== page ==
Romans 5:6-10: But God demonstrates his own love for us in this: While we were still sinners, Christ died for us. Since we have now been justified by his blood, how much more shall we be saved from God's wrath through him! For if, when we were God's enemies, we were reconciled to him through the death of his Son, how much more, having been reconciled, shall we be saved through his life!

       2 Corinthians 5:14-20: For Christ's love compels us, because we are convinced that one died for all, and therefore all died.  And he died for all, that those who live should no longer live for themselves but for him who died for them and was raised again.  So from now on we regard no one from a worldly point of view. Though we once regarded Christ in this way, we do so no longer.  Therefore, if anyone is in Christ, he is a new creation; the old has gone, the new has come! All this is from God, who reconciled us to himself through Christ and gave us the ministry of reconciliation: that God was reconciling the world to himself in Christ, not counting men's sins against them. And he has committed to us the message of reconciliation.  We are therefore Christ's ambassadors, as though God were making his appeal through us. We implore you on Christ's behalf: Be reconciled to God. God made him who had no sin to be sin for us, so that in him we might become the righteousness of God.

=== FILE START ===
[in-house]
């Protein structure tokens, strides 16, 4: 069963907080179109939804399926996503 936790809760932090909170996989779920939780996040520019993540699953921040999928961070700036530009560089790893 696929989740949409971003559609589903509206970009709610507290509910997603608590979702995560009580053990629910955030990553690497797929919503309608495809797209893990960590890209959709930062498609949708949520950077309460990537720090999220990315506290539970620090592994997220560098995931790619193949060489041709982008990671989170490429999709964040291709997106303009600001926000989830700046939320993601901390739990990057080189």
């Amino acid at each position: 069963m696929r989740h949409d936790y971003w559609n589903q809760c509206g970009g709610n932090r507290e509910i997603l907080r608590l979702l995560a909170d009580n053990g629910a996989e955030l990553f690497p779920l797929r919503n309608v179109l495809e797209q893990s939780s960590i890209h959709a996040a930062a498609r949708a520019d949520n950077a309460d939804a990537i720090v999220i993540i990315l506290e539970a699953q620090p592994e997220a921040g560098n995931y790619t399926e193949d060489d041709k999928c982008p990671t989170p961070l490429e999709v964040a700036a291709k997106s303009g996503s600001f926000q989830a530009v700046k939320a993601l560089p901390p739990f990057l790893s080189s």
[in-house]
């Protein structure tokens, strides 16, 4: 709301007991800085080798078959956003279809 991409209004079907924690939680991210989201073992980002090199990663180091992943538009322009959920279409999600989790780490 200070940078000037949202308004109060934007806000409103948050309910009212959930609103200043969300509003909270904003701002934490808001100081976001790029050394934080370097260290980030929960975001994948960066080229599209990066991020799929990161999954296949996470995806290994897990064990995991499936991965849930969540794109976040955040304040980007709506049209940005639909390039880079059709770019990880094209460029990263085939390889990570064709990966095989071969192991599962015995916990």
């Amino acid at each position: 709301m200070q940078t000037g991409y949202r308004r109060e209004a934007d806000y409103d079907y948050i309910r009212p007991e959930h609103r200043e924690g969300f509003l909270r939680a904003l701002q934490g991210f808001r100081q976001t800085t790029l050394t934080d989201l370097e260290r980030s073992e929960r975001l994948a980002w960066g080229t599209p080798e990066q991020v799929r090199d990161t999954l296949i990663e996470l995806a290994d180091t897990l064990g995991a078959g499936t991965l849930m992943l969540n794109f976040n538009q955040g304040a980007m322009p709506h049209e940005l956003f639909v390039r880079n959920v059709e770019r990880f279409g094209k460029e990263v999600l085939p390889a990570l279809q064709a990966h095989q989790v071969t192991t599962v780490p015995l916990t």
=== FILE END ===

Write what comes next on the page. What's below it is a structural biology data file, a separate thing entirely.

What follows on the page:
Paul is teaching that Christ died for all and in so doing all humanity died.  Humanity died the same sin death that Christ died when He had all the sin of humanity placed on Him.  Having died to sin, death no longer has any hold on humanity.  Scripture shows Christ defeated death. Therefore, death has no claim on humanity. Since Christ never sinned, death had no hold on Him and he was resurrected to life. Since humanity died in Christ, humanity is resurrected to life in Christ. This is why Paul could say that as all die in Adam all are made alive in Christ.